Innocenzo Vincenzo Bartolomeo Luigi Carlo Manzetti [innoˈtʃɛntso manˈdzetti] ; 17 March 1826 – 15 March 1877) was an Italian inventor born in Aosta. Following his primary school studies he went to the Jesuit-run Saint Bénin Boarding School and then on to Turin where he was awarded a diploma in land surveying before returning to Aosta.(Italian pronunciation:
The Italians are a Romance ethnic group and nation native to the Italian peninsula and its neighbouring territories. Most Italians share a common culture, history, ancestry or language. Legally, all Italian nationals are citizens of the Italian Republic, regardless of ancestry or nation of residence and may be distinguished from people of Italian descent without Italian citizenship and from ethnic Italians living in territories adjacent to the Italian Peninsula without Italian citizenship. The majority of Italian nationals are speakers of Italian, or a regional variety thereof. However, many of them also speak another regional or minority language native to Italy; although there is disagreement on the total number, according to UNESCO there are approximately 30 languages native to Italy.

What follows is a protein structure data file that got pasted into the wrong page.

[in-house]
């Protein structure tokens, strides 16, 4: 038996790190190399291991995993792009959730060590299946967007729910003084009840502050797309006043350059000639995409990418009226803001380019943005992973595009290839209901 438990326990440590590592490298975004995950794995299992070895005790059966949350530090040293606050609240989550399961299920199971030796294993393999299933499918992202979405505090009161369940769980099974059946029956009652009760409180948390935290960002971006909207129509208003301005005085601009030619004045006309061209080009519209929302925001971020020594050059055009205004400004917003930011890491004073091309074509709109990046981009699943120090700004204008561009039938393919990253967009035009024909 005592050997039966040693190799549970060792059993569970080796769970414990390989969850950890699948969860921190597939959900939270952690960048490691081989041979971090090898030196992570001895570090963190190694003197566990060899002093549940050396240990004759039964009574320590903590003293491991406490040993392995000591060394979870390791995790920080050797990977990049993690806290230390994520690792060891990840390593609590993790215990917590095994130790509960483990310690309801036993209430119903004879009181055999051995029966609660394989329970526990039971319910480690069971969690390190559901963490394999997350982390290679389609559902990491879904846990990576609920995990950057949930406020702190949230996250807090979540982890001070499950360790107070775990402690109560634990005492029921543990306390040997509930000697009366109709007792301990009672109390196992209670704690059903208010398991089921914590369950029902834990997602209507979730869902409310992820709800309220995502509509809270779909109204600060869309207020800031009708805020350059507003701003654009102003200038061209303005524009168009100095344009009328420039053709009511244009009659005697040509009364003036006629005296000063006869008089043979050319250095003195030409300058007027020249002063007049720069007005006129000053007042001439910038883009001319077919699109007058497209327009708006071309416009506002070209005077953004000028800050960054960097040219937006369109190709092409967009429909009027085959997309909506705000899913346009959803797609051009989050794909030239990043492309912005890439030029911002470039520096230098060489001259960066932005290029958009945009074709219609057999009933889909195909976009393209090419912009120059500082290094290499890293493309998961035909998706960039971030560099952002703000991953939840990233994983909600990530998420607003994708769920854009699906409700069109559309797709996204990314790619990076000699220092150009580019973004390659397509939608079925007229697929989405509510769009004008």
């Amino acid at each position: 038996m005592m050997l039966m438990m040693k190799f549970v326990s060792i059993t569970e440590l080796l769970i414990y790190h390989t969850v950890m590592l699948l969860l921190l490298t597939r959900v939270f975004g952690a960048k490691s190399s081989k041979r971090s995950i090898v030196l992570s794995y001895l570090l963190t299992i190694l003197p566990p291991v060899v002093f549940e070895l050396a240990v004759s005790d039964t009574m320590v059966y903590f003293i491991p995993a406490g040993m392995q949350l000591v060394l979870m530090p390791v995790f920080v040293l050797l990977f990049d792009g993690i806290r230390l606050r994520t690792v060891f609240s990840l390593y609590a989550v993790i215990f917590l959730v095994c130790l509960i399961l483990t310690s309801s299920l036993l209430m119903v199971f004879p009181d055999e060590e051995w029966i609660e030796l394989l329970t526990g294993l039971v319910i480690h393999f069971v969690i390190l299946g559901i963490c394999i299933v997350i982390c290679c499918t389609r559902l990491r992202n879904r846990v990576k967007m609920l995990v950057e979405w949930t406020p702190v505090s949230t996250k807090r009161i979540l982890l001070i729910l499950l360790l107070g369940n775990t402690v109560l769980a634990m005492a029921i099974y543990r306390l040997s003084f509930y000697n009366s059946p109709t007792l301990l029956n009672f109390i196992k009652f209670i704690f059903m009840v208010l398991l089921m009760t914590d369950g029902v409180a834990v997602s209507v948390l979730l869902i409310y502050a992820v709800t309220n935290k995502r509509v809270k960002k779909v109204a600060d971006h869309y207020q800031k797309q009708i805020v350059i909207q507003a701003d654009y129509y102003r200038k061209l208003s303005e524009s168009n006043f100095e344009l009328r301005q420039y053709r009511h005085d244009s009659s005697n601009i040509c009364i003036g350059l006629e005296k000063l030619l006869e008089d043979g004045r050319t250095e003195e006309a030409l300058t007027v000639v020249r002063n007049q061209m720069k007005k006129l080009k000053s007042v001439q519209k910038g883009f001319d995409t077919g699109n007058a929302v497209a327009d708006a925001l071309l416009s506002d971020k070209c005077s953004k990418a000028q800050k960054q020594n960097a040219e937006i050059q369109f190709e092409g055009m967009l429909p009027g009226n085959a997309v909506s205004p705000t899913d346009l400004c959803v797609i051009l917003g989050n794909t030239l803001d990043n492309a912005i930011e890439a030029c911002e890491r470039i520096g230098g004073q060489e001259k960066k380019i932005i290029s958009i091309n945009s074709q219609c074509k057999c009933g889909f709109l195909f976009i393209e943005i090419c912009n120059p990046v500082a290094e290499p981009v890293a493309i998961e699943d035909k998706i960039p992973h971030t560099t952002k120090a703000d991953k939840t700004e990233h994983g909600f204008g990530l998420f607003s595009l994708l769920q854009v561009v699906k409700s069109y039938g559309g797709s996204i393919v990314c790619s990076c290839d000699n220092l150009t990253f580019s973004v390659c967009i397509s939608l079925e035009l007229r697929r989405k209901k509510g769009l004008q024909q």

An inventor is a person who creates or discovers a new method, form, device or other useful means that becomes known as an invention. The word inventor comes from the Latin verb invenire, invent-, to find. The system of patents was established to encourage inventors by granting limited-term, limited monopoly on inventions determined to be sufficiently novel, non-obvious, and useful. Although inventing is closely associated with science and engineering, inventors are not necessarily engineers nor scientists.
Aosta is the principal city of Aosta Valley, a bilingual region in the Italian Alps, 110 km (68 mi) north-northwest of Turin. It is situated near the Italian entrance of the Mont Blanc Tunnel, at the confluence of the Buthier and the Dora Baltea, and at the junction of the Great and Little St. Bernard routes.